But fear not, the UN still wants Hamas to be part of the government.
On January 26, 2015, United Nation’s Secretary General Ban Ki-Moon stated that it was “human nature” for the Palestinians to attack and kill Israelis on the streets, in a statement that was roundly criticized by pro-Israel advocates. Just a few weeks later, on February 18, 2016, Nickolay Mladenov, Secretary-General’s Special Coordinator for the Middle East Peace Process, made a more balanced report to the UN Security Council. His comments included:
“The issue of incitement runs to the heart of the current climate of tension and fear. It is essential that authorities on both sides do more to address this scourge. I am particularly concerned that some Palestinian factions continue to glorify violence and terror. Such acts only contribute to tensions and violence. Governance reforms must also remain a central commitment for the Palestinian Authority.
Volatility persists in Gaza amidst a tenuous security situation. The collapse of another four tunnels — bringing the total to date this year to five — and the continued test firing and launching of rockets at Israel indicate that Hamas continues to directly threaten the security of Israel. Such actions risk not only people’s lives but the fragile reconstruction process in the devastated Strip.”
What might Mladenov have been describing?
The Mladenov comments were much more specific than Ban Ki-Moon has been about Palestinian incitement to violence and Hamas’s threats against Israel. Ban would only generally refer to incitement by both Israelis and Palestinians and never refer to Hamas at all.
Perhaps a giant breakthrough at the United Nations, that it is active incitement by the Palestinians to commit murder, and not “human nature” that is causing the deaths of hundreds?
Don’t be too sure.
Endorsement of Hamas
Even while Mladenov more specifically placed blame on Hamas, he still urged for a Palestinian government that included the group, just as Ban has.
Mladenov stated that “[a]dvancing genuine reconciliation on the basis of non-violence, democracy and PLO principles is a key priority. I welcome the recent unity talks in Qatar and urge all sides to continue their discussions and implement previous agreements, particularly those brokered by Egypt. The formation of a National Unity Government and long-overdue elections are vital to laying the foundations of a future Palestinian state.” Those comments suggested that either Hamas’s threats and acts of violence are a passing phase, or not objectionable to be part of a ruling Palestinian government. In this regard, he echoed the sentiments of the Secretary-General who said:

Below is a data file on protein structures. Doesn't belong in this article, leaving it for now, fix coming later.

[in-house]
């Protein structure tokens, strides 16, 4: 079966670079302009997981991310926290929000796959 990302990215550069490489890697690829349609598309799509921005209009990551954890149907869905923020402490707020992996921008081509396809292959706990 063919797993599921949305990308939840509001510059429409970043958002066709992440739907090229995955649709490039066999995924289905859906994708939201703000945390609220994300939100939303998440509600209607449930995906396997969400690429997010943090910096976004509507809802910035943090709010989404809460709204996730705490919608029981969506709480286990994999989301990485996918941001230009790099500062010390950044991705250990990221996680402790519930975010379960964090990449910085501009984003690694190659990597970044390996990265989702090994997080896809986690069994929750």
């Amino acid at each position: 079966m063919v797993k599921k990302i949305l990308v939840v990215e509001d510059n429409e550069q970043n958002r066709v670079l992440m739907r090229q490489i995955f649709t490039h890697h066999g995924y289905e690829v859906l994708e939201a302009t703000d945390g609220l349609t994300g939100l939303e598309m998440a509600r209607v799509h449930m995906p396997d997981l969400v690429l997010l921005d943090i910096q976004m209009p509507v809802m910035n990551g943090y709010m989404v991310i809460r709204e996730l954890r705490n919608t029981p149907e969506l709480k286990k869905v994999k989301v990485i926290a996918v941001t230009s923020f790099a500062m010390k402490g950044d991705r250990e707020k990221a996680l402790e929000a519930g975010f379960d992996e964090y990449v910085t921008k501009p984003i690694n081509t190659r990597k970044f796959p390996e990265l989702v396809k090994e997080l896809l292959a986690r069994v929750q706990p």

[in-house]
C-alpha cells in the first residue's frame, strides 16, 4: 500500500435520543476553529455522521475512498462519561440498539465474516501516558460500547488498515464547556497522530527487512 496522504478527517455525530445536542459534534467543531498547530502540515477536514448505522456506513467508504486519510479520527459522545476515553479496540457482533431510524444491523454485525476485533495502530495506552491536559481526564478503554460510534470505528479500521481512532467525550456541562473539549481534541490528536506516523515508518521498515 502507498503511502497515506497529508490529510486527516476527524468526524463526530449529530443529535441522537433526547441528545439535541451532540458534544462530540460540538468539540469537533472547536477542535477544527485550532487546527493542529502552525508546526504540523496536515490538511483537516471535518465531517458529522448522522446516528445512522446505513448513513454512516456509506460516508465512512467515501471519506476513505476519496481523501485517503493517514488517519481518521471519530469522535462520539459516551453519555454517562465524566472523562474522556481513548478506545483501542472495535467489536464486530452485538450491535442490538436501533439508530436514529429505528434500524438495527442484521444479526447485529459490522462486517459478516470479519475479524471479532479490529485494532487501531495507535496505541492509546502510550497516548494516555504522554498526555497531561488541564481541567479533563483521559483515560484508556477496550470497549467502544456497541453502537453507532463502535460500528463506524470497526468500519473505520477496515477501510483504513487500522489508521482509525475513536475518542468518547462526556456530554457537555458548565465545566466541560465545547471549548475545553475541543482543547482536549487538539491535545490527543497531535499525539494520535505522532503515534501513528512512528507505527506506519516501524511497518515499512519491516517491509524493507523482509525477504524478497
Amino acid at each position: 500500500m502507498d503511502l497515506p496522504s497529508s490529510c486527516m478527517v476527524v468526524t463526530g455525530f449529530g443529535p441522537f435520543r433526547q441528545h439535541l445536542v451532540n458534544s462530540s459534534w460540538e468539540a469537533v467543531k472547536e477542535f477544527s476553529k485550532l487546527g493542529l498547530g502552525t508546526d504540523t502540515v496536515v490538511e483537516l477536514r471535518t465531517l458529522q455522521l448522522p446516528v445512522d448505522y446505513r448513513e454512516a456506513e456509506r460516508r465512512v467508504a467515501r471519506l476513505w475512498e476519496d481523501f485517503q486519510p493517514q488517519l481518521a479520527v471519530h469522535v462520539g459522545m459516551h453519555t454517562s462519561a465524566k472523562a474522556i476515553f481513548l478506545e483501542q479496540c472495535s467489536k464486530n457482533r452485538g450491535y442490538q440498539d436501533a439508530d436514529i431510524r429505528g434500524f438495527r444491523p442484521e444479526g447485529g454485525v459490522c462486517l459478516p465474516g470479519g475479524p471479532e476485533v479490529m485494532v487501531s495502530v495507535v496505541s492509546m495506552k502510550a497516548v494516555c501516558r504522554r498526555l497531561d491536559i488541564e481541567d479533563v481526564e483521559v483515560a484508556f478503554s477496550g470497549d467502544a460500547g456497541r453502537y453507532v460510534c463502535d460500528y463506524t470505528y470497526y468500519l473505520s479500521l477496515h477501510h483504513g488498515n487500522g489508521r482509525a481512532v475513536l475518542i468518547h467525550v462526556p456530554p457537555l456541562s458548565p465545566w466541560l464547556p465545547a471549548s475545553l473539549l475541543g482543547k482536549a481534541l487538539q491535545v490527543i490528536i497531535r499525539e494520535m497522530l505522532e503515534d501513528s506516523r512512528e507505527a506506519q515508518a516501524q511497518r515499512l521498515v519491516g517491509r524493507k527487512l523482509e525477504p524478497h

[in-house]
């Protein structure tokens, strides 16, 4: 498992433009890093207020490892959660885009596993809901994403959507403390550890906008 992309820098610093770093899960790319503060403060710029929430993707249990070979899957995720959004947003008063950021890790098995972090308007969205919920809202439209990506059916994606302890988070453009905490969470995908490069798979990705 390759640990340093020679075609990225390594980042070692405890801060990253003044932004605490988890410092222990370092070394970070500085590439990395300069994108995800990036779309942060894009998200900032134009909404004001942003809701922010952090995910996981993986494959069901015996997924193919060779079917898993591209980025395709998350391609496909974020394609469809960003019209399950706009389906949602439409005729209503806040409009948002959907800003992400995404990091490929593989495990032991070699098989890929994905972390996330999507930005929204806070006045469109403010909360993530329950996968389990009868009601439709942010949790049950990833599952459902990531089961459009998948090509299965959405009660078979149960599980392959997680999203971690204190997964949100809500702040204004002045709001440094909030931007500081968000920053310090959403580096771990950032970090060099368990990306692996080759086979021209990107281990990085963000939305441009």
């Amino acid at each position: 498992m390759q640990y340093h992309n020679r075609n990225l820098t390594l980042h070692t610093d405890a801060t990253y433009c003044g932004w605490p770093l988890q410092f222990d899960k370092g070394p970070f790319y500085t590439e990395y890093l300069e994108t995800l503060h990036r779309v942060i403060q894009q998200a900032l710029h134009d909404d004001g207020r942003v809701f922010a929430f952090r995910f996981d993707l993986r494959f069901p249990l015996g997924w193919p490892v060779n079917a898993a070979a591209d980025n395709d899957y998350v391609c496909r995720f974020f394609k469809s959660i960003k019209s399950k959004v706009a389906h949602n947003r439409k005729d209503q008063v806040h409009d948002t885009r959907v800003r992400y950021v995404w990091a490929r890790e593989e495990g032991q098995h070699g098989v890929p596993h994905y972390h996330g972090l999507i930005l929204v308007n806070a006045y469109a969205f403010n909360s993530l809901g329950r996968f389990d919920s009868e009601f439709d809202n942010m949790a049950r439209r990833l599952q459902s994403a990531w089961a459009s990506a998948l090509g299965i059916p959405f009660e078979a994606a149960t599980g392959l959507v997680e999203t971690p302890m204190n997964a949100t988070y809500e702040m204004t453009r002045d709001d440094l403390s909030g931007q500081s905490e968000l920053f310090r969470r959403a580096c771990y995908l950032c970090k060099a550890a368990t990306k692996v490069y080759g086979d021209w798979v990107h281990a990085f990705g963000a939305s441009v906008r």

“I strongly urge the Palestinian factions to advance genuine Palestinian unity on the basis of democracy and the PLO principles.
Reconciliation is critical in order to reunite the West Bank and Gaza under a single legitimate Palestinian authority.
Healing Palestinian divisions is also critical so that Palestinians can instead focus their energies on establishing a stable state as part of a negotiated two-state solution.
Genuine unity will also improve the Palestinian Government’s ability to meet pressing economic problems, which are adding to the frustration and anger driving Palestinian violence.”
The urgency to place Hamas into the Palestinian Authority, even while it promotes the murder of Jews, is a critical part of the UN strategy. Perhaps it is because those violent actions threaten “the fragile reconstruction process in the devastated [Gaza] Strip,” which is a key UN concern.
Mladenov’s comments are a baby step forward for the United Nations on Israel: words that finally call out the Palestinian incitement and threats. Unfortunately, the UN still urges for flawed policies to elevate the terrorist group.
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